18 Oct Industrial Biomass: Source of Chemicals, Materials, and Energy!
Belgium Academies (ARB) 2011
Biomass seemed a very promising resource for substituting fossil hydrocarbons as a renewable source of energy and as a sustainable raw material for various industrial sectors. However, during the first decade of the 21st century, competition between the use of biomass for food and feed on the one hand, and for energy and industrial applications on the other hand, became a big issue. Dramatic food price rises in the first half of 2008 were blamed to the use of arable land for the production of first generation biofuels at the expense of food and feed.
On purpose, the present report of the BACAS working group does not focus on the food and feed issue, but examines thoroughly the implications and limitations of the use of non- food (industrial ) biomass as a source of chemicals, materials and energy. For its analysis, the BACAS report started from the widely accepted “5 F-cascade”, a list of priorities regarding the use of biomass:
1. Food and feed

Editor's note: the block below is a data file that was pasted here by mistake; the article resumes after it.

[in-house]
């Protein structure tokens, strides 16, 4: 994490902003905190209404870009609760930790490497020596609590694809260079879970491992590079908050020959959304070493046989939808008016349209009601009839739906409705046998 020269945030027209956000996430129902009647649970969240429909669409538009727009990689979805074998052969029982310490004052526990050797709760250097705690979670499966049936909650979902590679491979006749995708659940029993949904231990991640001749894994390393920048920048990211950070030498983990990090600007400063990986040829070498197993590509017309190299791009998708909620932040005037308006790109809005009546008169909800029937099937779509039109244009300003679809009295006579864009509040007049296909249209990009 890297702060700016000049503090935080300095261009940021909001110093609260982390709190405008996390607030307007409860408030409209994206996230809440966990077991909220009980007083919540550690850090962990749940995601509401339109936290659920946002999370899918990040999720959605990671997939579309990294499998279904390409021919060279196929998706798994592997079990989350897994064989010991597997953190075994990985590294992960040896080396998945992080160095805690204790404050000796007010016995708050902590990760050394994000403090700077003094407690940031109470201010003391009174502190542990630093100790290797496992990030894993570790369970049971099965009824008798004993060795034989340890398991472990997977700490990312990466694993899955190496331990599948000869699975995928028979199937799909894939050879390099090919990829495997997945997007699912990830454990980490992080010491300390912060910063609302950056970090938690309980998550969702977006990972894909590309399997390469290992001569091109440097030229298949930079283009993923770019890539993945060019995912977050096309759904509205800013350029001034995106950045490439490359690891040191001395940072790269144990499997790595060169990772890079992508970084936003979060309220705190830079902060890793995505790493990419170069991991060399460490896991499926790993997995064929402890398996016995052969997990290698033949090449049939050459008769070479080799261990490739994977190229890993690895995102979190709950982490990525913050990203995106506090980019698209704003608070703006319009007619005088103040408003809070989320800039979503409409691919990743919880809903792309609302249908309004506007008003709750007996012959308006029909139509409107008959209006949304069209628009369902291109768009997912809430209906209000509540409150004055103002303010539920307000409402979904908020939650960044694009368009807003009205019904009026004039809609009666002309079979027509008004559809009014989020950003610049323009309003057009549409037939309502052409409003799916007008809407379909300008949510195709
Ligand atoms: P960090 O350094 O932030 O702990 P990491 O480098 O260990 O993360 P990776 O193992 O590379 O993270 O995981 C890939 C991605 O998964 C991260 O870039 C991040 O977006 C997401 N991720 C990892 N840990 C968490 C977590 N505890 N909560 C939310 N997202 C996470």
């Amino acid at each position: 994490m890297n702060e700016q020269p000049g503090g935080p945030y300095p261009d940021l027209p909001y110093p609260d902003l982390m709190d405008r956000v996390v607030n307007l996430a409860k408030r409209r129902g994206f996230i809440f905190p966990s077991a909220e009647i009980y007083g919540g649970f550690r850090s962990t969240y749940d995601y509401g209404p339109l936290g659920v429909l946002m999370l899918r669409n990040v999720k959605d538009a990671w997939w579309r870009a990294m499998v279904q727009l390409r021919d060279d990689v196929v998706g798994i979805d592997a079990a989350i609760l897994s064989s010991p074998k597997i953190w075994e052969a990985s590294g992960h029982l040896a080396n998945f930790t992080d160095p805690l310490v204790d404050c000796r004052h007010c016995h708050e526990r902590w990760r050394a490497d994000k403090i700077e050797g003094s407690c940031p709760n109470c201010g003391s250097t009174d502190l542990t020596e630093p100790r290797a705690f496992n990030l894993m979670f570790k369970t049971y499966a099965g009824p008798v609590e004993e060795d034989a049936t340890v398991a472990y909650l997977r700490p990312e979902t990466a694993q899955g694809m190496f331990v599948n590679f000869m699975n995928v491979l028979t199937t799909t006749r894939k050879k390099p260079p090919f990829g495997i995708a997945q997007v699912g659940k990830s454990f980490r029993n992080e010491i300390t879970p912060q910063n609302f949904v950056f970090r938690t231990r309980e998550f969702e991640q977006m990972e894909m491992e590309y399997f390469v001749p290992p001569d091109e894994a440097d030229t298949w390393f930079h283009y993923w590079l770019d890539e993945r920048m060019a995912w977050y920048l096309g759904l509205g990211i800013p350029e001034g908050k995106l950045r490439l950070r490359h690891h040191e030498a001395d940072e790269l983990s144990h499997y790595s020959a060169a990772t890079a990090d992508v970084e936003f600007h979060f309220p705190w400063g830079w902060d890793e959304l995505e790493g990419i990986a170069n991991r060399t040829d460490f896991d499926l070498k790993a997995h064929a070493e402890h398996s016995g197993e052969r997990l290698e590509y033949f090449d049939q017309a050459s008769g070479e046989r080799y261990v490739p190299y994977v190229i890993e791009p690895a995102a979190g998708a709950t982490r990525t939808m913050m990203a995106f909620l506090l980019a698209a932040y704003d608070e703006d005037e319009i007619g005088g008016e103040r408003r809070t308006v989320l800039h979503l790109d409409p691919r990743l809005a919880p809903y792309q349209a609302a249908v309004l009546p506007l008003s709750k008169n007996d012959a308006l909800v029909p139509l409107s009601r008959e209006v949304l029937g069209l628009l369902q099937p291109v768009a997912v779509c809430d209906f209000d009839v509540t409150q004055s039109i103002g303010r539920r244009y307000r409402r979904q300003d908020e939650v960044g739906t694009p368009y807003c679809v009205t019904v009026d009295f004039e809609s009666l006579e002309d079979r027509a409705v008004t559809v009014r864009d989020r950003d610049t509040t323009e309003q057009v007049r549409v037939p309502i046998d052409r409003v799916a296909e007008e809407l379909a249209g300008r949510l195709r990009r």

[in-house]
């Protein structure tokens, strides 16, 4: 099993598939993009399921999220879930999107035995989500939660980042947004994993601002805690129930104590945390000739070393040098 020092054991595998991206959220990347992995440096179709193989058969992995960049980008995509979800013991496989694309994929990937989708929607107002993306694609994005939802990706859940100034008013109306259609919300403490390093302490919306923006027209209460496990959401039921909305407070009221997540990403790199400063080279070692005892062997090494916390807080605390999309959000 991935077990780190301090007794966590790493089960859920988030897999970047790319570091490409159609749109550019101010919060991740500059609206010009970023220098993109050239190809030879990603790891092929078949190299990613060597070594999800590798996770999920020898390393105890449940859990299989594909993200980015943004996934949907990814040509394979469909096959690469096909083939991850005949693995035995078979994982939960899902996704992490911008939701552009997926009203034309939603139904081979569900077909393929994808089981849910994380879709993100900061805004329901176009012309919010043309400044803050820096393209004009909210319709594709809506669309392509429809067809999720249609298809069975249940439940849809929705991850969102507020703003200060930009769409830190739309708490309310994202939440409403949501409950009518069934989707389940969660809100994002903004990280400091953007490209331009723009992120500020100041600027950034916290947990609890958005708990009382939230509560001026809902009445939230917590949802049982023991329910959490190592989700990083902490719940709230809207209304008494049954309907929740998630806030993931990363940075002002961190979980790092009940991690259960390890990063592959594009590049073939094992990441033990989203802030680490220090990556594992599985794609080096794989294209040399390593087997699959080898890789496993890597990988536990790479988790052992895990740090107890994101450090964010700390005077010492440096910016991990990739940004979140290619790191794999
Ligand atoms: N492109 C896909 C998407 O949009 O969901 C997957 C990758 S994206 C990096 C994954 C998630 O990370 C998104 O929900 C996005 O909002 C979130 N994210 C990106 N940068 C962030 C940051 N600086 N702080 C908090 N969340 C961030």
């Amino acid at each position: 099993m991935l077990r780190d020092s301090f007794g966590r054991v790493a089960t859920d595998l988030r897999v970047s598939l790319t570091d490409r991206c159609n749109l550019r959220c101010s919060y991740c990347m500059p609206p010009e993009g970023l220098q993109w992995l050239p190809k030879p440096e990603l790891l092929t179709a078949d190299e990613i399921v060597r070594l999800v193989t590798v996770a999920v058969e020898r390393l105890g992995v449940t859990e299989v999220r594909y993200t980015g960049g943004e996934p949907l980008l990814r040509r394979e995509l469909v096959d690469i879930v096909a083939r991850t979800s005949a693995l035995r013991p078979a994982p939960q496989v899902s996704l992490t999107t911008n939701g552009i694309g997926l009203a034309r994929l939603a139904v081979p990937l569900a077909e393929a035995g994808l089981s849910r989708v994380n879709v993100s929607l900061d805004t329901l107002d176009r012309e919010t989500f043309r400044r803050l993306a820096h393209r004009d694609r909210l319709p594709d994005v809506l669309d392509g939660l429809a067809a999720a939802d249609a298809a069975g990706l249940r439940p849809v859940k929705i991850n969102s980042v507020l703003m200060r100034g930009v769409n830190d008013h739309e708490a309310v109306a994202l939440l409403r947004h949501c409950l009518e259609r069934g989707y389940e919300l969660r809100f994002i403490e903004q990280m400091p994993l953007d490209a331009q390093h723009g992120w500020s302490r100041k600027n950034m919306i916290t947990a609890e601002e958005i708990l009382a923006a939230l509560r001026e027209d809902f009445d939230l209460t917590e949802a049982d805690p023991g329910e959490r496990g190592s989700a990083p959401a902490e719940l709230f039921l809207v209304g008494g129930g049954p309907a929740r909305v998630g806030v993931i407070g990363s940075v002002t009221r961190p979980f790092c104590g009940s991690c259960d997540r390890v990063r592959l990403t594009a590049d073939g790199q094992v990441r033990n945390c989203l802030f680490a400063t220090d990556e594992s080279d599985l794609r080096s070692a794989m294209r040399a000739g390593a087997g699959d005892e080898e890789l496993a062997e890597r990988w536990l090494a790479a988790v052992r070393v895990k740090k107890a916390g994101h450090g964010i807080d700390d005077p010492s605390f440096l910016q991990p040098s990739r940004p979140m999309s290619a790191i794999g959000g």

2. Fine and bulk chemicals and pharma
3. Fibre and biomaterials
4. Fuels and energy
5. Fertilisers and soil conditioners
The authors have covered the impact of an increasing use of industrial (or technical) biomass as a renewable resource for various industrial sectors and for power generation. The use of biomass as a renewable primary energy source will be of key importance for achieving the 20/20/20 targets of the European Union, i.e. use of at least 20% of renewables for energy production, 20% less greenhouse gas emissions and 20% more efficient energy use by the year 2020: biomass is expected to provide 2/3 of the renewable energy target by 2020.
The report starts with an overview of state-of-the-art processes and technologies for converting industrial biomass. Next, it focuses on the 5 F-cascade of applications of biomass and on the legislation affecting the bio-based economy. Finally a number of recommendations are formulated meant for government, industry, research and development agencies.
The EU’s common agricultural policy (CAP) should develop an integrated policy for the bio-based economy, including the removal of still existing trade barriers, a scientifically substantiated policy with regard to genetically modified crops and sustainability criteria.
The public and private scientific communities are urged to set up public-private partnerships in order to support coordinated research programs, in particular with regard to feedstock yields and biomass optimization in view of maximizing the efficiency of processes converting biomass into energy or industrial products.